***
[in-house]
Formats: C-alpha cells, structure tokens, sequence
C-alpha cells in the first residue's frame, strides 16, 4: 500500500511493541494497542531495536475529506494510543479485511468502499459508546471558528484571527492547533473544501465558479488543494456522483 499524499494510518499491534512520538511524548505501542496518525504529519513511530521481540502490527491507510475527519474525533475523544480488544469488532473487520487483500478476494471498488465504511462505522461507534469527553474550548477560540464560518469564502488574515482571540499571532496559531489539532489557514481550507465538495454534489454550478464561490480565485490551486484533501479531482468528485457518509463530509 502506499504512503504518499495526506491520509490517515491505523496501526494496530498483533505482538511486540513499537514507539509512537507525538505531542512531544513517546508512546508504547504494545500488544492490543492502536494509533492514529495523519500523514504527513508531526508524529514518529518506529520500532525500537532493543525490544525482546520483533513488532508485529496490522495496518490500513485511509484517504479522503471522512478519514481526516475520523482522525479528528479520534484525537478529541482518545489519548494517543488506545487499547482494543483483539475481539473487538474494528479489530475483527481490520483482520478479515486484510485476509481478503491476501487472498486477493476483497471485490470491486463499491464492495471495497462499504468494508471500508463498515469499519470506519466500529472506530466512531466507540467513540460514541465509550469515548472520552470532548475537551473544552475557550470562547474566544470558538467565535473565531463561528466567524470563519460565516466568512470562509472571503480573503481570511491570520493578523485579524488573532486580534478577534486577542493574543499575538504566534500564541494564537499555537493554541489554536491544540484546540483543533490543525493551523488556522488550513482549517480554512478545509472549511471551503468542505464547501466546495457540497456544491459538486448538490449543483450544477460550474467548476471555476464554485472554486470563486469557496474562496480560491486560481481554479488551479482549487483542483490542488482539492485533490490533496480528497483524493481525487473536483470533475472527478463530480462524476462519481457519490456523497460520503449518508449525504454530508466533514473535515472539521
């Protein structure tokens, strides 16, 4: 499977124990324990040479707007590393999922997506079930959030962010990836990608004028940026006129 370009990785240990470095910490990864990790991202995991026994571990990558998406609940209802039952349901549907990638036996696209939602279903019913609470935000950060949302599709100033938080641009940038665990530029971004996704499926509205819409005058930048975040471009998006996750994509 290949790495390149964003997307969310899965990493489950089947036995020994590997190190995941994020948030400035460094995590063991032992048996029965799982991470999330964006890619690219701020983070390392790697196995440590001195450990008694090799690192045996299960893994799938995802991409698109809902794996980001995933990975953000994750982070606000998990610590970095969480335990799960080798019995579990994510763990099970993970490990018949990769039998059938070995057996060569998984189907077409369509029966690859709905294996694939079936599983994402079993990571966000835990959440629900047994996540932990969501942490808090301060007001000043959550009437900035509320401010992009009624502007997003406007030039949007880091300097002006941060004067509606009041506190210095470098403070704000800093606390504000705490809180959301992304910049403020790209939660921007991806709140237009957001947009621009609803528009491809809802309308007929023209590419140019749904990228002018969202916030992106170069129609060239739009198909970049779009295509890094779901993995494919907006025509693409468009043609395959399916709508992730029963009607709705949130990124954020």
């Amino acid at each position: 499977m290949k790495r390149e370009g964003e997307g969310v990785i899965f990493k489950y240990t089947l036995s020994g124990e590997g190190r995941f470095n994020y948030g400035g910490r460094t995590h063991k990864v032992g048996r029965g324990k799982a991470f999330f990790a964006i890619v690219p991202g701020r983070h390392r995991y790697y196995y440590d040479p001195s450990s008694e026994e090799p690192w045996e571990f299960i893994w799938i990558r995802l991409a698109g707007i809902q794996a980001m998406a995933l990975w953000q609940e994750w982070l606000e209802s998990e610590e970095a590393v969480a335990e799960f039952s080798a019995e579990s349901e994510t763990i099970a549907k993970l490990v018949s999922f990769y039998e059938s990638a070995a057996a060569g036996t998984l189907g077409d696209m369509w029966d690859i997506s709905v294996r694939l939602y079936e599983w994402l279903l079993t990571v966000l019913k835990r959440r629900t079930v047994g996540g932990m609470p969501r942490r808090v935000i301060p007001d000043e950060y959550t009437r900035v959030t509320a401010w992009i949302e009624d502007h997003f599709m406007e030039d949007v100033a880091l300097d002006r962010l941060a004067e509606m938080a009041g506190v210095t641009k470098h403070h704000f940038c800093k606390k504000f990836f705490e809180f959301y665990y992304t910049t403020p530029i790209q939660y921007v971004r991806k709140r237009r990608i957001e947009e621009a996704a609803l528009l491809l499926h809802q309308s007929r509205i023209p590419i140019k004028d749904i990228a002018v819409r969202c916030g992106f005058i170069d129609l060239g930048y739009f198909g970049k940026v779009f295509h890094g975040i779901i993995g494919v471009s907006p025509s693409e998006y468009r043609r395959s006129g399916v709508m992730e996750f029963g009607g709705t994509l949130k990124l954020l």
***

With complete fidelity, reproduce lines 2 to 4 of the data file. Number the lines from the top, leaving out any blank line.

Formats: C-alpha cells, structure tokens, sequence
C-alpha cells in the first residue's frame, strides 16, 4: 500500500511493541494497542531495536475529506494510543479485511468502499459508546471558528484571527492547533473544501465558479488543494456522483 499524499494510518499491534512520538511524548505501542496518525504529519513511530521481540502490527491507510475527519474525533475523544480488544469488532473487520487483500478476494471498488465504511462505522461507534469527553474550548477560540464560518469564502488574515482571540499571532496559531489539532489557514481550507465538495454534489454550478464561490480565485490551486484533501479531482468528485457518509463530509 502506499504512503504518499495526506491520509490517515491505523496501526494496530498483533505482538511486540513499537514507539509512537507525538505531542512531544513517546508512546508504547504494545500488544492490543492502536494509533492514529495523519500523514504527513508531526508524529514518529518506529520500532525500537532493543525490544525482546520483533513488532508485529496490522495496518490500513485511509484517504479522503471522512478519514481526516475520523482522525479528528479520534484525537478529541482518545489519548494517543488506545487499547482494543483483539475481539473487538474494528479489530475483527481490520483482520478479515486484510485476509481478503491476501487472498486477493476483497471485490470491486463499491464492495471495497462499504468494508471500508463498515469499519470506519466500529472506530466512531466507540467513540460514541465509550469515548472520552470532548475537551473544552475557550470562547474566544470558538467565535473565531463561528466567524470563519460565516466568512470562509472571503480573503481570511491570520493578523485579524488573532486580534478577534486577542493574543499575538504566534500564541494564537499555537493554541489554536491544540484546540483543533490543525493551523488556522488550513482549517480554512478545509472549511471551503468542505464547501466546495457540497456544491459538486448538490449543483450544477460550474467548476471555476464554485472554486470563486469557496474562496480560491486560481481554479488551479482549487483542483490542488482539492485533490490533496480528497483524493481525487473536483470533475472527478463530480462524476462519481457519490456523497460520503449518508449525504454530508466533514473535515472539521
């Protein structure tokens, strides 16, 4: 499977124990324990040479707007590393999922997506079930959030962010990836990608004028940026006129 370009990785240990470095910490990864990790991202995991026994571990990558998406609940209802039952349901549907990638036996696209939602279903019913609470935000950060949302599709100033938080641009940038665990530029971004996704499926509205819409005058930048975040471009998006996750994509 290949790495390149964003997307969310899965990493489950089947036995020994590997190190995941994020948030400035460094995590063991032992048996029965799982991470999330964006890619690219701020983070390392790697196995440590001195450990008694090799690192045996299960893994799938995802991409698109809902794996980001995933990975953000994750982070606000998990610590970095969480335990799960080798019995579990994510763990099970993970490990018949990769039998059938070995057996060569998984189907077409369509029966690859709905294996694939079936599983994402079993990571966000835990959440629900047994996540932990969501942490808090301060007001000043959550009437900035509320401010992009009624502007997003406007030039949007880091300097002006941060004067509606009041506190210095470098403070704000800093606390504000705490809180959301992304910049403020790209939660921007991806709140237009957001947009621009609803528009491809809802309308007929023209590419140019749904990228002018969202916030992106170069129609060239739009198909970049779009295509890094779901993995494919907006025509693409468009043609395959399916709508992730029963009607709705949130990124954020």